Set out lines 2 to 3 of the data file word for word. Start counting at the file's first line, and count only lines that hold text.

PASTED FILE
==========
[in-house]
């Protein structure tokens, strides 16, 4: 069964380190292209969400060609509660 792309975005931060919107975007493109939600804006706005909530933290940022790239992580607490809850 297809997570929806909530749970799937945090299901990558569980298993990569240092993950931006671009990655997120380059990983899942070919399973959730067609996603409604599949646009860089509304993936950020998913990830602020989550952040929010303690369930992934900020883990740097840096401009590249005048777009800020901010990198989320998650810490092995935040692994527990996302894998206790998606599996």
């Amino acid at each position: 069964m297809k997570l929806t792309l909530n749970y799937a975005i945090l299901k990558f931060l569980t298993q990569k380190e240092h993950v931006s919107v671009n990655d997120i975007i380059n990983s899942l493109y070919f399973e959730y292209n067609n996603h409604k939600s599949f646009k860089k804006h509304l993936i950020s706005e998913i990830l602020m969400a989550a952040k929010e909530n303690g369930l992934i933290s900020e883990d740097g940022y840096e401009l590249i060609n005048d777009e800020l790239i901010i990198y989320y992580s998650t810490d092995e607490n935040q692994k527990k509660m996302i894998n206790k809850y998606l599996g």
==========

């Protein structure tokens, strides 16, 4: 069964380190292209969400060609509660 792309975005931060919107975007493109939600804006706005909530933290940022790239992580607490809850 297809997570929806909530749970799937945090299901990558569980298993990569240092993950931006671009990655997120380059990983899942070919399973959730067609996603409604599949646009860089509304993936950020998913990830602020989550952040929010303690369930992934900020883990740097840096401009590249005048777009800020901010990198989320998650810490092995935040692994527990996302894998206790998606599996």
């Amino acid at each position: 069964m297809k997570l929806t792309l909530n749970y799937a975005i945090l299901k990558f931060l569980t298993q990569k380190e240092h993950v931006s919107v671009n990655d997120i975007i380059n990983s899942l493109y070919f399973e959730y292209n067609n996603h409604k939600s599949f646009k860089k804006h509304l993936i950020s706005e998913i990830l602020m969400a989550a952040k929010e909530n303690g369930l992934i933290s900020e883990d740097g940022y840096e401009l590249i060609n005048d777009e800020l790239i901010i990198y989320y992580s998650t810490d092995e607490n935040q692994k527990k509660m996302i894998n206790k809850y998606l599996g």